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Green-winged Macaw

Ara chloroptera

A Vision In Red

These large parrots are native to the rainforests of Central and South America. They can be found in massive flocks at clay licks or in the rainforest's canopy. They use loud squawks and trills to communicate with each other over long distances.

About the Species

Green-winged macaws are the largest members of the Ara genus of macaws.

These huge birds are herbivorous. They are capable of moving both the upper and lower parts of their strong, sharp bills, giving them the ability to crack and crush hard nut shells. They love to eat seeds, fruit, nut meats, and foliage growing high up in the trees of the Amazon rainforest. In order to get vital minerals such as salt in their diets, these macaws will travel in large flocks to clay licks along riverbanks. Because these large, heavily feathered birds live in humid tropical forests, they rely on their bare cheek pads and large, vascularized beaks for thermal regulation. As their internal temperature rises, blood vessels in their faces and bills will dilate in order to increase blood flow close to the surface of their skin so that heat can diffuse out of their bodies; this is known as evaporative cooling. Since these birds live in neotropical rainforests, one of their biggest threats is deforestation. By purchasing recycled paper products, you can contribute to the conservation of wild macaws.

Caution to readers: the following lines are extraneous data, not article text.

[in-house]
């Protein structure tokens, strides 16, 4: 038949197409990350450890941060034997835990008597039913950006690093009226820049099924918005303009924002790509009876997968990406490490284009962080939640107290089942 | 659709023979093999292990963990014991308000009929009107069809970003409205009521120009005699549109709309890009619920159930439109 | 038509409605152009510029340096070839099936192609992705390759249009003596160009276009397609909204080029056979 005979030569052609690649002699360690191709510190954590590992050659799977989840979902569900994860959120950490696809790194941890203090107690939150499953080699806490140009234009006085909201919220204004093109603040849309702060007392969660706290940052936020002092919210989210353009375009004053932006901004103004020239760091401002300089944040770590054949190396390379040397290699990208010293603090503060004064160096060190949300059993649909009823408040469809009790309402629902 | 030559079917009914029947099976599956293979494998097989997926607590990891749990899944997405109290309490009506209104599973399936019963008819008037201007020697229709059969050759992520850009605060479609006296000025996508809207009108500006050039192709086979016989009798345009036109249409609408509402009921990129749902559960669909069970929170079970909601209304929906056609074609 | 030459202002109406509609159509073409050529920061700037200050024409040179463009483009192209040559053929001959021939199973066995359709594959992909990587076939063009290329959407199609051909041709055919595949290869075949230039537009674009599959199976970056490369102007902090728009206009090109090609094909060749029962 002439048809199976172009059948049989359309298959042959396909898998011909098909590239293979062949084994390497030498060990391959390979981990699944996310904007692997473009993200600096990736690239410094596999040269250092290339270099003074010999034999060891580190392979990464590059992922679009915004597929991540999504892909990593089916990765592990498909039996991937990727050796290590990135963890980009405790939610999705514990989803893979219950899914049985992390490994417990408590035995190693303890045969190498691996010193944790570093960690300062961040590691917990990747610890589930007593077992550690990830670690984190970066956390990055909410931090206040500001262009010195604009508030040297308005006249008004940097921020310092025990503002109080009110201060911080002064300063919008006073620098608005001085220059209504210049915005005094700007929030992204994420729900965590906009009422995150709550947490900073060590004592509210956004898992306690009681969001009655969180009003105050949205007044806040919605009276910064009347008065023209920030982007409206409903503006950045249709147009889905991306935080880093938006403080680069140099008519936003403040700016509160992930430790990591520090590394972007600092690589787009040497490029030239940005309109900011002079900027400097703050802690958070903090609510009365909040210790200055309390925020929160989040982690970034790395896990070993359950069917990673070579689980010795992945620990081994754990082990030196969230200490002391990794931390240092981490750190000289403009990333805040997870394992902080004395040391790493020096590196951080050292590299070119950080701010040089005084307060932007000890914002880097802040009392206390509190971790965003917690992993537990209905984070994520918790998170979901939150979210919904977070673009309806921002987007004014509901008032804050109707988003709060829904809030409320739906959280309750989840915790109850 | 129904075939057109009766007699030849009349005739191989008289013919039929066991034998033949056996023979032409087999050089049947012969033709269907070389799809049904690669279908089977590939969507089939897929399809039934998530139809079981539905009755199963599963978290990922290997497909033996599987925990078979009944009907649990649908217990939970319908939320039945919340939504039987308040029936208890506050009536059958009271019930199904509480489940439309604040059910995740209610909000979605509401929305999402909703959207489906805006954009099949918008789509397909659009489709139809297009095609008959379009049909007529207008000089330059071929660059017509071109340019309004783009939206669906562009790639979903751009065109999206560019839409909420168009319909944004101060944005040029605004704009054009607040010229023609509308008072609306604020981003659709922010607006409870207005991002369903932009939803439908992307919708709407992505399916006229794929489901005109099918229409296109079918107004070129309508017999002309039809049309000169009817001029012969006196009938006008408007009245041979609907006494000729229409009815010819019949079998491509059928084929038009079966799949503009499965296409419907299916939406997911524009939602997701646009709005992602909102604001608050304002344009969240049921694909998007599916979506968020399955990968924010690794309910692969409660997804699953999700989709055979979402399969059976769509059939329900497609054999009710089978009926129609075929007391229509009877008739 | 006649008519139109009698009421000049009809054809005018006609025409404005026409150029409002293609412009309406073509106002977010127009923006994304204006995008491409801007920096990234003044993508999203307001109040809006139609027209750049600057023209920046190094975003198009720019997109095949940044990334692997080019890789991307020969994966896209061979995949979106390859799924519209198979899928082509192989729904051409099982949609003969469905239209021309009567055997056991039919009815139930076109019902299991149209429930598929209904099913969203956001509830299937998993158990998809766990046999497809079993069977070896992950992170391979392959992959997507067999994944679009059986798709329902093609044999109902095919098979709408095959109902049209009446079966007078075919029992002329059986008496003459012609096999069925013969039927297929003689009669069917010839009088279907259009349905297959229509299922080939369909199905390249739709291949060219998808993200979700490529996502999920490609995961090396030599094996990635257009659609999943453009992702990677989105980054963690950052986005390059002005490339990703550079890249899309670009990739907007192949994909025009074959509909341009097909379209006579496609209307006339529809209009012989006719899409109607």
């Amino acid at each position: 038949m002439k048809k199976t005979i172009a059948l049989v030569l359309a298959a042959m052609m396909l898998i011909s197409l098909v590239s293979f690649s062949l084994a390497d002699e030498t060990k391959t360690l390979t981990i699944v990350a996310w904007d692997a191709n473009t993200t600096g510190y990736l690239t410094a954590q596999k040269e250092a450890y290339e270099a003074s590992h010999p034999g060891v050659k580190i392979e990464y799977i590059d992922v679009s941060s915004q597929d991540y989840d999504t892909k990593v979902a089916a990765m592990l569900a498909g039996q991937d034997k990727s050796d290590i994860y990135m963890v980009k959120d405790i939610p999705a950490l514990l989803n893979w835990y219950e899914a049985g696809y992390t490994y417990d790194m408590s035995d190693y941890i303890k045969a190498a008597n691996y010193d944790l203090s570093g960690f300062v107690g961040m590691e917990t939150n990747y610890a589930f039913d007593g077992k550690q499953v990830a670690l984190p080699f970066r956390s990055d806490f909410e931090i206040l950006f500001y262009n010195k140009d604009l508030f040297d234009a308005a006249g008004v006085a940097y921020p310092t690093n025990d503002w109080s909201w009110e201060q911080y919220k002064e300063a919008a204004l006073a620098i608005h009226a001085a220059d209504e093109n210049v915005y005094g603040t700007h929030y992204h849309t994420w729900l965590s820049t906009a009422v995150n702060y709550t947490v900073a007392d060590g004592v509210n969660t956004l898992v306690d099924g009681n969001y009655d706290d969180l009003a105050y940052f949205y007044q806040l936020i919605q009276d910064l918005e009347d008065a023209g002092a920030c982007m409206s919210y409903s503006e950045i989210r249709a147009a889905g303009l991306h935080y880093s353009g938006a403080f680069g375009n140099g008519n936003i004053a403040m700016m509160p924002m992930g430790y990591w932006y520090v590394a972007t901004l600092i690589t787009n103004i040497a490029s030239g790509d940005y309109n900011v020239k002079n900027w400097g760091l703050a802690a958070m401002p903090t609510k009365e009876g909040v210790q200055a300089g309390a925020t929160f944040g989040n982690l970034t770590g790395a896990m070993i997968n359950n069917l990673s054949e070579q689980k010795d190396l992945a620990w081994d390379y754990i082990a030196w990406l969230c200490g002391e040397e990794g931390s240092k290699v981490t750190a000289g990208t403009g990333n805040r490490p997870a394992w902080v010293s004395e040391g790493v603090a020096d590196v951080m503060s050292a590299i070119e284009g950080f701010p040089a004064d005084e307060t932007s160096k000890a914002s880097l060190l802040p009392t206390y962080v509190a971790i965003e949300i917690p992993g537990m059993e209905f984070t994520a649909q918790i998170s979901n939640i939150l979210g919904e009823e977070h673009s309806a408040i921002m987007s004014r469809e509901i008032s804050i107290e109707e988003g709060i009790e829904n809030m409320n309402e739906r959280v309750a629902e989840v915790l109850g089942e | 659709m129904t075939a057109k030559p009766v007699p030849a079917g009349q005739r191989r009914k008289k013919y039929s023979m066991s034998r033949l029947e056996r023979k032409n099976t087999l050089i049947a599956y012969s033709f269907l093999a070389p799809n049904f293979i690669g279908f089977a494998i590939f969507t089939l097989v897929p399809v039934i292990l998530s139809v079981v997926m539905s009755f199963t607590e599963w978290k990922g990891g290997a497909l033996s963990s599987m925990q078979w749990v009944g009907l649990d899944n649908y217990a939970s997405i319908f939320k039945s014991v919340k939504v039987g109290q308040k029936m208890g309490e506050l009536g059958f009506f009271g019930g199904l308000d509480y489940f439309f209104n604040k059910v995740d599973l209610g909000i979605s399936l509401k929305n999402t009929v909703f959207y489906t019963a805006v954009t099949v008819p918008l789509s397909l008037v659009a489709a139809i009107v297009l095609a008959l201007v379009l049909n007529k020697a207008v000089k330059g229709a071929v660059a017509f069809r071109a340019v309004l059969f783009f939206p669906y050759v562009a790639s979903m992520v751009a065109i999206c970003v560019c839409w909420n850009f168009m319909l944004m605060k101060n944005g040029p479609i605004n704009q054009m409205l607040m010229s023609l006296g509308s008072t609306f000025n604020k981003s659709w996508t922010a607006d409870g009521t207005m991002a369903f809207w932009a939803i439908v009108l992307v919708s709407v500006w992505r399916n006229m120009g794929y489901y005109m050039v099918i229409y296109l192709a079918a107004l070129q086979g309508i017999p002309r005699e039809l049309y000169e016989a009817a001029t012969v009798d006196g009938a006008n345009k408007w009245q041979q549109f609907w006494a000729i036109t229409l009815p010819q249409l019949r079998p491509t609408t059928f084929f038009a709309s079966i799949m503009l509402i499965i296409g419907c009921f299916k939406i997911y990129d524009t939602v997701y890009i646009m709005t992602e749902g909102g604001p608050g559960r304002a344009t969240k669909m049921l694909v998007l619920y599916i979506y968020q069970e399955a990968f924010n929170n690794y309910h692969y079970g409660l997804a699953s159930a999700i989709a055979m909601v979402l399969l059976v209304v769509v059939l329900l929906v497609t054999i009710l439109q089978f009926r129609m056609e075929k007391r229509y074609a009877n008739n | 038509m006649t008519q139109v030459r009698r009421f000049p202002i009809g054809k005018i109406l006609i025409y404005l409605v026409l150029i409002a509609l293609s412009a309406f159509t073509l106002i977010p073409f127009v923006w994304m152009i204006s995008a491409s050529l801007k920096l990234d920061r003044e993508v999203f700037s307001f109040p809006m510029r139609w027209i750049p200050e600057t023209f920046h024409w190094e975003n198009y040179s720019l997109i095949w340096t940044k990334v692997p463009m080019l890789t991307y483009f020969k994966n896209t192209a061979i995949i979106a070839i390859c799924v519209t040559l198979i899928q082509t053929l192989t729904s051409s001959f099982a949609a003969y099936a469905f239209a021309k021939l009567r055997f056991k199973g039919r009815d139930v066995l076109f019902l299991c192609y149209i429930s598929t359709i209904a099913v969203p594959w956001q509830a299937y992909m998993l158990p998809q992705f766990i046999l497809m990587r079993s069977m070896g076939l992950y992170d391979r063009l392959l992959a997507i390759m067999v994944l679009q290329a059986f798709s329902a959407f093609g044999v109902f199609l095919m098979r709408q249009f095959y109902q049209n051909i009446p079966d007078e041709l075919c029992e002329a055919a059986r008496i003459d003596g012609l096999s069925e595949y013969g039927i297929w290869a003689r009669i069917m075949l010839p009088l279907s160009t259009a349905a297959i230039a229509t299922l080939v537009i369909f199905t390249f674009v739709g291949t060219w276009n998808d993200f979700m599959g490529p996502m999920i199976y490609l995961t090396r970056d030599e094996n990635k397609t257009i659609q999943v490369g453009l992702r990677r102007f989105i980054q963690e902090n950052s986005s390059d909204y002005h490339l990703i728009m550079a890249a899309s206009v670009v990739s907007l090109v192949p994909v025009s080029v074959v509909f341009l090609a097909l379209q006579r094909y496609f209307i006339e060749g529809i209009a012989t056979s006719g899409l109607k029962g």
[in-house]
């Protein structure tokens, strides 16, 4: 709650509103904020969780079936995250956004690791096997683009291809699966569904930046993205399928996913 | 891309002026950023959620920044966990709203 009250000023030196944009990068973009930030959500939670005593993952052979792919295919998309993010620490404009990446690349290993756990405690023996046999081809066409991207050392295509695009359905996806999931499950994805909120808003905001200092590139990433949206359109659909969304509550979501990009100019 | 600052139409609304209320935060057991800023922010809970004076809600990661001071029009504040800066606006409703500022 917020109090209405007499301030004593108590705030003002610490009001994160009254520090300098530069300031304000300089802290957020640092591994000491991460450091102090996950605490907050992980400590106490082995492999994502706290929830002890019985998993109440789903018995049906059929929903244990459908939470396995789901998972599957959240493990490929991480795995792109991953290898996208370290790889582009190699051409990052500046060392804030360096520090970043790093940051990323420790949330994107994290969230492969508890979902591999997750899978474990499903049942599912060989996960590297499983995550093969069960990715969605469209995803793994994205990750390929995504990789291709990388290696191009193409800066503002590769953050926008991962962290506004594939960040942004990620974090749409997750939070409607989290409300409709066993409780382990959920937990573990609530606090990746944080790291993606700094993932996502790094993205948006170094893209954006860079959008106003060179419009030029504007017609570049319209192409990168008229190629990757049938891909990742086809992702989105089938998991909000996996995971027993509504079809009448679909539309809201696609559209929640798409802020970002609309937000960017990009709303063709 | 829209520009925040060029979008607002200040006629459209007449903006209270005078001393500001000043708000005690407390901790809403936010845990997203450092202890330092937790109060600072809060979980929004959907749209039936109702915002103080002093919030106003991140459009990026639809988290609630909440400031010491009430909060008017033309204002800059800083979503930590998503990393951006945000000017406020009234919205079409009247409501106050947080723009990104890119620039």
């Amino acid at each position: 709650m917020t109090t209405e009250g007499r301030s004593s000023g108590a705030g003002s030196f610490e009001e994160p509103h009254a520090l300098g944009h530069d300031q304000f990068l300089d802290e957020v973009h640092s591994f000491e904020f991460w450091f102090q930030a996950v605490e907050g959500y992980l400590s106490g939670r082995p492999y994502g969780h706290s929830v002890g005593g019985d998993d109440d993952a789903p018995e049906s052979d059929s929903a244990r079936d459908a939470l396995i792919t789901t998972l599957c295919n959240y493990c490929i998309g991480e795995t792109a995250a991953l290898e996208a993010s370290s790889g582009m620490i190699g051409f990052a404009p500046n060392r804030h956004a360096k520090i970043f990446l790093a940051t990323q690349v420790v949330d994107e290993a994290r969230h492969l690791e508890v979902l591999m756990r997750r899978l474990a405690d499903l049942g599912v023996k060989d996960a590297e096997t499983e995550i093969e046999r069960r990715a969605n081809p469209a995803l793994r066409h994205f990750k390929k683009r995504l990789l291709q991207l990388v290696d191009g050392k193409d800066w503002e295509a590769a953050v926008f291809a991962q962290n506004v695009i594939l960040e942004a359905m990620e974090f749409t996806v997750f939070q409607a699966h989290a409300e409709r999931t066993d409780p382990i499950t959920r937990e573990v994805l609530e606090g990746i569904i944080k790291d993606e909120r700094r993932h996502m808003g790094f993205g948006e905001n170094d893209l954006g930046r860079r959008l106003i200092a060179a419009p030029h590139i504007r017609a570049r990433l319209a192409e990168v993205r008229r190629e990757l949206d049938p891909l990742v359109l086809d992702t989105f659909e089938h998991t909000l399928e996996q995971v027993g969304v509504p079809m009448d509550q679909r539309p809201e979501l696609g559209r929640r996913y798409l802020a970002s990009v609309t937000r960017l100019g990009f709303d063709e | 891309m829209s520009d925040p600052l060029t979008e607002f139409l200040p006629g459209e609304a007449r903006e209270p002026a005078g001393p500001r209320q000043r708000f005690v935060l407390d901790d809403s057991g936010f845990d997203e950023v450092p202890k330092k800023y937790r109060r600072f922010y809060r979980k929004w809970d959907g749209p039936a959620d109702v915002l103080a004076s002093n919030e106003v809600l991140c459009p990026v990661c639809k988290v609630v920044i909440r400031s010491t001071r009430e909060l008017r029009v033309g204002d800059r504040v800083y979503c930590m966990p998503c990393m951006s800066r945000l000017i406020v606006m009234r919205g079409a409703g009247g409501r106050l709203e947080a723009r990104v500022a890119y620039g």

Words From the Experts


These birds are a beautiful vibrant shade of red, with blue and green on their wings. You can see these birds in the Spectrum News 13 Children's Garden, and they love to talk with our guests during the day!



Did You Know?

Macaws can use their zygodactyl feet to hang upside down while eating!


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Central and South America

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Tropical rainforests

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Height: 65–92.5 cm | Weight: 1.25–1.7 kg

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Seeds, nuts, fruits, vegetation

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Toucans, tayras, eagles, humans

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Natural Defenses

Strong/sharp bill, sharp claws, flight, predator mimicry

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2–3 eggs per clutch

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Least Concern

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Life Expectancy

35–40 years in natural habitat; 60–80 years in human care

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